In 2009, Solthis provided technical assistance and support for the decentralization of HIV/AIDS care. Despite administrative issues that caused the program to end in 2010, Solthis helped improve screening operations in three regions of the country.
Solthis's operational context in Burundi
Partners: CNLS (National AIDS Prevention Board), the ULSS (Sectorial HIV/AIDS Prevention Unit), and the CNR (National HIV/AIDS Reference Center)
Areas of operation: Bujumbura, Ngozi, Gitega
Focus of operation: HIV/AIDS, Mother and Child Health
In 2008, Burundian institutions asked Solthis to provide technical assistance and support for the decentralization of HIV care.
2009: After two exploratory missions, the Solthis program in Burundi began in March 2009. A team consisting of a Project Manager, a Medical Coordinator, and an Administrative and Finance Manager began operations in Bujumbura.
Initially, the program's goal was to support the decentralization of the Gitega province and then the Ngozi province. Beginning in 2009, delays in obtaining approvals hindered the mission.
Despite administrative issues on the national level, Solthis developed strong regional collaboration with the Gitega Regional Hospital (HR) and the Provincial Health Office (BPS).
End of the program in 2010 due to administrative authorization issues
Solthis's program in Burundi faced administrative authorization issues that led to its demise in October 2010.
This is a source of much regret for Solthis, especially considering that all of the technical partnerships formed since the first exploratory mission in February 2008 with parties involved in HIV prevention were successful.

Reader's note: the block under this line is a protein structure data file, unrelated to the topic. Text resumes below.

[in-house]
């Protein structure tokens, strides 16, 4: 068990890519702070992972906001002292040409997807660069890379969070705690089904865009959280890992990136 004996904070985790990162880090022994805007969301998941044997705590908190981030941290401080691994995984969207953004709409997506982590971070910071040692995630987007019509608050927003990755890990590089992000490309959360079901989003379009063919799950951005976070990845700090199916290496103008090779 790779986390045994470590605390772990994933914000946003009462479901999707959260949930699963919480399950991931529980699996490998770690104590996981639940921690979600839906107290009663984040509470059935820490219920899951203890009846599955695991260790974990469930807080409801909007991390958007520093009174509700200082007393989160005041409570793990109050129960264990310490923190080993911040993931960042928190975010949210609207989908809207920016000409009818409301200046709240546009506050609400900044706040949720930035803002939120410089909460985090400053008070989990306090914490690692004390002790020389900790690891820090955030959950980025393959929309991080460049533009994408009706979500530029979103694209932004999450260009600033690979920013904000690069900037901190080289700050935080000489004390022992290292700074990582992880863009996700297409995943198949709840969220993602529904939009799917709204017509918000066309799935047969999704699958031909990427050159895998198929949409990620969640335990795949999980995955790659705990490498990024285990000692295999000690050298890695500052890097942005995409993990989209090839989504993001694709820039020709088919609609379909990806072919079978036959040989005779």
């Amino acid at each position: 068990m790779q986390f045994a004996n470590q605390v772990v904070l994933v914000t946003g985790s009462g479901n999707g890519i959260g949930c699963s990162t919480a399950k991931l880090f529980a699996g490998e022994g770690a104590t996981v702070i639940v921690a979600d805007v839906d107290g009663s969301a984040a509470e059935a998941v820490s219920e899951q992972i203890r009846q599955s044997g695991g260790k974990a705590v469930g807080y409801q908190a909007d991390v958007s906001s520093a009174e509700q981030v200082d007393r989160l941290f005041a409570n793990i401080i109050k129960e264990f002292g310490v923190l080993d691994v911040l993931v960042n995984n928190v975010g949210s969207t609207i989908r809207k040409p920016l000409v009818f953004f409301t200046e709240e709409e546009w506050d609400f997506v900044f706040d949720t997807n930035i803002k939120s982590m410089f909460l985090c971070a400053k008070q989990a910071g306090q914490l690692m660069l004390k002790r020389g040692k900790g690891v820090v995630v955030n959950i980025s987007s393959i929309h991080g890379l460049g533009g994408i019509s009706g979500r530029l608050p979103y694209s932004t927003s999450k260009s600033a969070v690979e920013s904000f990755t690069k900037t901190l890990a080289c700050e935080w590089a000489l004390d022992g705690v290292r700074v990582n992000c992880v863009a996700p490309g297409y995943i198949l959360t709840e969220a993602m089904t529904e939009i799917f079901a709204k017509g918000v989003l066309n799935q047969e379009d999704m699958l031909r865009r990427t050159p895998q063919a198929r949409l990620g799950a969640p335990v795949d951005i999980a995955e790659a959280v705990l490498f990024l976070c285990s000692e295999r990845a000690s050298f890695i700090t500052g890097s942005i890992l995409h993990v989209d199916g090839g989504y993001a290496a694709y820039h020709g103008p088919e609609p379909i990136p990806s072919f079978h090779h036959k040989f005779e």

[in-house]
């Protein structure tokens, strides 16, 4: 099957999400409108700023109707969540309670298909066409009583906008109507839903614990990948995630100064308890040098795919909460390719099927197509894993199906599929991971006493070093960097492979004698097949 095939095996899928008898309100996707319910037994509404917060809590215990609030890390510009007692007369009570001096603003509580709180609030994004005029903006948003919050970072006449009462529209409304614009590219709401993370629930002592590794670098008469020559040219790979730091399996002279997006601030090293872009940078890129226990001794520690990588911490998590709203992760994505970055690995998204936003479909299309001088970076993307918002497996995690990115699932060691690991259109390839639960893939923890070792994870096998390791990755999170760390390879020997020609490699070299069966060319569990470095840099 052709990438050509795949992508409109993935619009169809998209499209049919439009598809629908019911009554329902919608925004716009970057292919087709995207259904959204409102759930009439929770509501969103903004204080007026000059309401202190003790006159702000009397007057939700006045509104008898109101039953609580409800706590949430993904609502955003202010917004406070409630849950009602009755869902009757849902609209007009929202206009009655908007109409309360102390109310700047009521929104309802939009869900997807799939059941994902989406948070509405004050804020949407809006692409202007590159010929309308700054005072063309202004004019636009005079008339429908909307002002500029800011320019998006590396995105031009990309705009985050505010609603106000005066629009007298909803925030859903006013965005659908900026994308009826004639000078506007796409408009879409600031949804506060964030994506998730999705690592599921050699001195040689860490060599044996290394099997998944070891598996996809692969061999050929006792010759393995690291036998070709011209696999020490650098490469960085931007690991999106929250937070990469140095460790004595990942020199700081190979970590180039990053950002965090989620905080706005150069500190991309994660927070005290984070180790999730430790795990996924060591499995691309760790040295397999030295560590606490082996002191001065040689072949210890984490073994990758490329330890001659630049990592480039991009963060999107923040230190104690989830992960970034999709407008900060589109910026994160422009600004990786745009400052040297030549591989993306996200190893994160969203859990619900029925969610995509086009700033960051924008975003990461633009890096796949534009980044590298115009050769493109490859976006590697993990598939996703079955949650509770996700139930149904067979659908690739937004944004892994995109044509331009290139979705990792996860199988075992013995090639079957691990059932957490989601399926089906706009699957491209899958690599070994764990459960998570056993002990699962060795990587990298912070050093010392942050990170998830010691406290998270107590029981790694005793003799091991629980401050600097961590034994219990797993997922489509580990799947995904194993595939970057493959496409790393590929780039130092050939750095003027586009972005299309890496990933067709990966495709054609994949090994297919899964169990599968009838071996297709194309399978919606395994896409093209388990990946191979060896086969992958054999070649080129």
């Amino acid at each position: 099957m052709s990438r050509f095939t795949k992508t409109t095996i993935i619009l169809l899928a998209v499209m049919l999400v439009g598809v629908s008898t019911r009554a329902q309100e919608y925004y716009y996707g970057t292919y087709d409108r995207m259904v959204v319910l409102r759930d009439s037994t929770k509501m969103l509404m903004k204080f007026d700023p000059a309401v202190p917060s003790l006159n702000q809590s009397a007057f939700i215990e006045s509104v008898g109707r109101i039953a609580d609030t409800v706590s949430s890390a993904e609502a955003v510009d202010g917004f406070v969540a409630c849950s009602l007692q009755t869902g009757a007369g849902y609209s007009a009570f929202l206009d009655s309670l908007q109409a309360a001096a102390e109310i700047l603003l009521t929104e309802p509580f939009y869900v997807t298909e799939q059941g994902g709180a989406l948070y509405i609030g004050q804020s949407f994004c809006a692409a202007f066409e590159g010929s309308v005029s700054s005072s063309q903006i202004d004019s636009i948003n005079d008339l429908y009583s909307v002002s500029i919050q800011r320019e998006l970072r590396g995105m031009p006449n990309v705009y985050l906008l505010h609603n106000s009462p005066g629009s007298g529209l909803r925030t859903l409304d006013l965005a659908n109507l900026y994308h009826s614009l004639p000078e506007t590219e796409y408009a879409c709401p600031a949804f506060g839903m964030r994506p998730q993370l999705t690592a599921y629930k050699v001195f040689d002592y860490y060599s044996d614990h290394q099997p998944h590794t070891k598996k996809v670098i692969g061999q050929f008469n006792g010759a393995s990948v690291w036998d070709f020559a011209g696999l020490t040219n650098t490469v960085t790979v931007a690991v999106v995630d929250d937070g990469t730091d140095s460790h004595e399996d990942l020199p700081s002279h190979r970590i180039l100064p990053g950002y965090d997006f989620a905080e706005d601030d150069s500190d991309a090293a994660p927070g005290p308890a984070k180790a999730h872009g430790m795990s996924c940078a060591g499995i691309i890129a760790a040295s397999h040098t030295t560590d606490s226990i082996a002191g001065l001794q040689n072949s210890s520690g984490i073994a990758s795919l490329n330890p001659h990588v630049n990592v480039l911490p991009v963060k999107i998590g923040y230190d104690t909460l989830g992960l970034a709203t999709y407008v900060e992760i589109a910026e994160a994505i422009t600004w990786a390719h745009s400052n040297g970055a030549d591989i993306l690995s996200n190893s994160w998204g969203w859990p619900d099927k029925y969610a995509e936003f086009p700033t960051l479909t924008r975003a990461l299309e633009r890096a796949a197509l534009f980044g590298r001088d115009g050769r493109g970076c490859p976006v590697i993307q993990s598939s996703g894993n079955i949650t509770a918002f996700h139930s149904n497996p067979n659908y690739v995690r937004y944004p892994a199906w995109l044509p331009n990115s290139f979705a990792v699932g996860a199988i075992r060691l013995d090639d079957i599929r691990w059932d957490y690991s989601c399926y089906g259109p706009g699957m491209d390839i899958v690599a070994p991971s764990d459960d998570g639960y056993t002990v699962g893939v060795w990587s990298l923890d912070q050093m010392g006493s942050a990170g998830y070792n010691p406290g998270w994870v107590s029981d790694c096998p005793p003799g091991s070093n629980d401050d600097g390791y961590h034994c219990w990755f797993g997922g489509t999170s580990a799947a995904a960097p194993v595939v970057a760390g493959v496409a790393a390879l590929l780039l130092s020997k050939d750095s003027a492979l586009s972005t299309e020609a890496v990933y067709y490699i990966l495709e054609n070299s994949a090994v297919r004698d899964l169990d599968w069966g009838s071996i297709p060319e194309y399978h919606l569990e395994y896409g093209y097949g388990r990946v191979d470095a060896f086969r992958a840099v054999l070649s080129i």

Highlights of Solthis operations in Burundi
Support for decentralization of care
- Training on HIV treatment and the prescription of antiretrovirals for caregivers in hospitals throughout the Gitega, Kibimba, Mutoyi, and Mutaho regions
- Training for educators at associations working with vulnerable children and orphans, in cooperation with UNICEF, to form support groups
- Reorganization of the patient system to provide better care and working conditions for sick people and healthcare staff: supply of medical reference books, computer equipment, and new delivery tables
- Help to increase the active file
- Education for caregivers on the importance of HIV screening in a healthcare setting
- Technical training with individual and group counselling to encourage screenings among midwives at health centers offering prenatal care and at maternity centers
- Continued training on the protocol and distribution of a new guide on the prevention of mother-to-child transmission
Introduction of a health information system
- Discussions on the patient record review and the new software for monitoring HIV patients with the USLS, in partnership with the Clinton Health Access Initiative
- Review of the data transmission system